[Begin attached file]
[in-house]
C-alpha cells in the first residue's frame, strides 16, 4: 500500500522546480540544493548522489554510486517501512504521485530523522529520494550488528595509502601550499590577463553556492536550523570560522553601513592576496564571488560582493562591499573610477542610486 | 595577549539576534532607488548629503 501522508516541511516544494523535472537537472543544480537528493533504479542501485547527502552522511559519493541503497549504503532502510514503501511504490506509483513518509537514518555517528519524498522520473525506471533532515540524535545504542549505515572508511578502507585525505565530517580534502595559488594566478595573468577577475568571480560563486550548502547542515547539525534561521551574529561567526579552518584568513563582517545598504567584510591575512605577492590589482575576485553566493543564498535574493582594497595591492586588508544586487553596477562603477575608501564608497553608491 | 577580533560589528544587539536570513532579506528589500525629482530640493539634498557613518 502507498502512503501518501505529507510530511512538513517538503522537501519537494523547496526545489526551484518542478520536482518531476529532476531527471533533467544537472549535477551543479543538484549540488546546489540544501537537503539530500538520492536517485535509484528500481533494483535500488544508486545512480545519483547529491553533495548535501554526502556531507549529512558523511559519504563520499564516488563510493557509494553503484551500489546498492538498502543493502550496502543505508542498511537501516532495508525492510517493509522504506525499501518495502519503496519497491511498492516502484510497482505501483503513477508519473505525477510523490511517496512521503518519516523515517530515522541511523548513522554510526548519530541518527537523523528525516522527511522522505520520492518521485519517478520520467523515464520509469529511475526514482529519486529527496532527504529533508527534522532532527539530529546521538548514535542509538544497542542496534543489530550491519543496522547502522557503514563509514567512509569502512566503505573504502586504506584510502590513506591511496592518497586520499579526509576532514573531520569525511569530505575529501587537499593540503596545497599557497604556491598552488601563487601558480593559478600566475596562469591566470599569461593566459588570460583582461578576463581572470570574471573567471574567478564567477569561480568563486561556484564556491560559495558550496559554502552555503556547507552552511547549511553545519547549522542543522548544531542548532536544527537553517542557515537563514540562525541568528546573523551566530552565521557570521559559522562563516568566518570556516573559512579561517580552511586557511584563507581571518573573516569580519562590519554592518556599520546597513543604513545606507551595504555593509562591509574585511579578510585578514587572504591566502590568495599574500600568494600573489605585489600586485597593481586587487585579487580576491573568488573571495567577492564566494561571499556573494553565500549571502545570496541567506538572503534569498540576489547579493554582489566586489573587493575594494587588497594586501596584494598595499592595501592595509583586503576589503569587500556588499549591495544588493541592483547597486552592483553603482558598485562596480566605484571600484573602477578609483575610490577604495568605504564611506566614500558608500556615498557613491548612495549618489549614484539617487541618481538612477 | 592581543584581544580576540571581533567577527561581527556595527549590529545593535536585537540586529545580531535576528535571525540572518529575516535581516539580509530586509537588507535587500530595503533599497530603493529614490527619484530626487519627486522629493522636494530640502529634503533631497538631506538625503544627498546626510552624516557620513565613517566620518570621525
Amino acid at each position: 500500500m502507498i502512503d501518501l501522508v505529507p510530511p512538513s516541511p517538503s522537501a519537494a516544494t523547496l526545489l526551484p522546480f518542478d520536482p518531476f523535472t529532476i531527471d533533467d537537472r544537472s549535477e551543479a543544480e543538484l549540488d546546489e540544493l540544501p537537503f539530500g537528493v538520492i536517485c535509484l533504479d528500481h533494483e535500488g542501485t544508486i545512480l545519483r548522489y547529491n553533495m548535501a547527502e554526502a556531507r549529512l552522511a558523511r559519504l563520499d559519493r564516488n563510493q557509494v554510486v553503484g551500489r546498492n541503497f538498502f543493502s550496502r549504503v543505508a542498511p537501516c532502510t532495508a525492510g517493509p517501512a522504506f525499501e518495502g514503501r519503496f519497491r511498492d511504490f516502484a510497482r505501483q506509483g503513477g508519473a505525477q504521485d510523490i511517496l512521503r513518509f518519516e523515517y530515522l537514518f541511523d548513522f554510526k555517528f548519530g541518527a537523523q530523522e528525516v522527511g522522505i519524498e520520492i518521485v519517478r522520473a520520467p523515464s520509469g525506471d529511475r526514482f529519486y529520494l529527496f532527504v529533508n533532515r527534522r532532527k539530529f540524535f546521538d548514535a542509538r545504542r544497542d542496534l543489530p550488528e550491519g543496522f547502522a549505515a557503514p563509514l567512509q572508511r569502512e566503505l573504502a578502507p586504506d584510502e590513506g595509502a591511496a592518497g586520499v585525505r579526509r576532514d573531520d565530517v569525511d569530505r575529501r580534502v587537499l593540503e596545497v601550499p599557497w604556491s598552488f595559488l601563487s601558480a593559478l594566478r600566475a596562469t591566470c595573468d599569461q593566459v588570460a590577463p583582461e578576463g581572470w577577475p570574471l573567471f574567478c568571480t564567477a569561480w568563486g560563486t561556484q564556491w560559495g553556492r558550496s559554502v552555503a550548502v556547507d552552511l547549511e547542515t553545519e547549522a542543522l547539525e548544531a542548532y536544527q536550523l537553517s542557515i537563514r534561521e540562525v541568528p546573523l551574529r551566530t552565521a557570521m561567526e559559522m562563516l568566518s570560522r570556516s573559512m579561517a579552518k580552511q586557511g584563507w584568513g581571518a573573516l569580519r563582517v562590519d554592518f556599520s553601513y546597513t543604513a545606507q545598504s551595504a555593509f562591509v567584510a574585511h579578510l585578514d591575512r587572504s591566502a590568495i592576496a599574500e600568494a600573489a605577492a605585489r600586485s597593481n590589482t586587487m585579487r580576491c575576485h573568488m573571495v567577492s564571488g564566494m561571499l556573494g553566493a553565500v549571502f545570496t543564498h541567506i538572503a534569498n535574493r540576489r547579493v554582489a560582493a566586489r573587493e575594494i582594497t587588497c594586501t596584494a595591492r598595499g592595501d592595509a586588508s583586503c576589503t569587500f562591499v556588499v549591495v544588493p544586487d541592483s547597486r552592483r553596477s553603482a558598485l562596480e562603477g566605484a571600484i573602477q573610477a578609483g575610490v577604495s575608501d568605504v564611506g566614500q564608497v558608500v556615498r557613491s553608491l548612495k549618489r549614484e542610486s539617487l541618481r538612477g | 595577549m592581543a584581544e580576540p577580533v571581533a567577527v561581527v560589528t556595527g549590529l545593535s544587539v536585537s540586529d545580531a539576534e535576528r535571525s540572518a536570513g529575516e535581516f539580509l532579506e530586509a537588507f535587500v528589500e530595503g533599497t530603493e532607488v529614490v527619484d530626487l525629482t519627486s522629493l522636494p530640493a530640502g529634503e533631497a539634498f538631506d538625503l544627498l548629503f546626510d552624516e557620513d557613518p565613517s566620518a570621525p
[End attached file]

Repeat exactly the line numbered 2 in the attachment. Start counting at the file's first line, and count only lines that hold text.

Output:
C-alpha cells in the first residue's frame, strides 16, 4: 500500500522546480540544493548522489554510486517501512504521485530523522529520494550488528595509502601550499590577463553556492536550523570560522553601513592576496564571488560582493562591499573610477542610486 | 595577549539576534532607488548629503 501522508516541511516544494523535472537537472543544480537528493533504479542501485547527502552522511559519493541503497549504503532502510514503501511504490506509483513518509537514518555517528519524498522520473525506471533532515540524535545504542549505515572508511578502507585525505565530517580534502595559488594566478595573468577577475568571480560563486550548502547542515547539525534561521551574529561567526579552518584568513563582517545598504567584510591575512605577492590589482575576485553566493543564498535574493582594497595591492586588508544586487553596477562603477575608501564608497553608491 | 577580533560589528544587539536570513532579506528589500525629482530640493539634498557613518 502507498502512503501518501505529507510530511512538513517538503522537501519537494523547496526545489526551484518542478520536482518531476529532476531527471533533467544537472549535477551543479543538484549540488546546489540544501537537503539530500538520492536517485535509484528500481533494483535500488544508486545512480545519483547529491553533495548535501554526502556531507549529512558523511559519504563520499564516488563510493557509494553503484551500489546498492538498502543493502550496502543505508542498511537501516532495508525492510517493509522504506525499501518495502519503496519497491511498492516502484510497482505501483503513477508519473505525477510523490511517496512521503518519516523515517530515522541511523548513522554510526548519530541518527537523523528525516522527511522522505520520492518521485519517478520520467523515464520509469529511475526514482529519486529527496532527504529533508527534522532532527539530529546521538548514535542509538544497542542496534543489530550491519543496522547502522557503514563509514567512509569502512566503505573504502586504506584510502590513506591511496592518497586520499579526509576532514573531520569525511569530505575529501587537499593540503596545497599557497604556491598552488601563487601558480593559478600566475596562469591566470599569461593566459588570460583582461578576463581572470570574471573567471574567478564567477569561480568563486561556484564556491560559495558550496559554502552555503556547507552552511547549511553545519547549522542543522548544531542548532536544527537553517542557515537563514540562525541568528546573523551566530552565521557570521559559522562563516568566518570556516573559512579561517580552511586557511584563507581571518573573516569580519562590519554592518556599520546597513543604513545606507551595504555593509562591509574585511579578510585578514587572504591566502590568495599574500600568494600573489605585489600586485597593481586587487585579487580576491573568488573571495567577492564566494561571499556573494553565500549571502545570496541567506538572503534569498540576489547579493554582489566586489573587493575594494587588497594586501596584494598595499592595501592595509583586503576589503569587500556588499549591495544588493541592483547597486552592483553603482558598485562596480566605484571600484573602477578609483575610490577604495568605504564611506566614500558608500556615498557613491548612495549618489549614484539617487541618481538612477 | 592581543584581544580576540571581533567577527561581527556595527549590529545593535536585537540586529545580531535576528535571525540572518529575516535581516539580509530586509537588507535587500530595503533599497530603493529614490527619484530626487519627486522629493522636494530640502529634503533631497538631506538625503544627498546626510552624516557620513565613517566620518570621525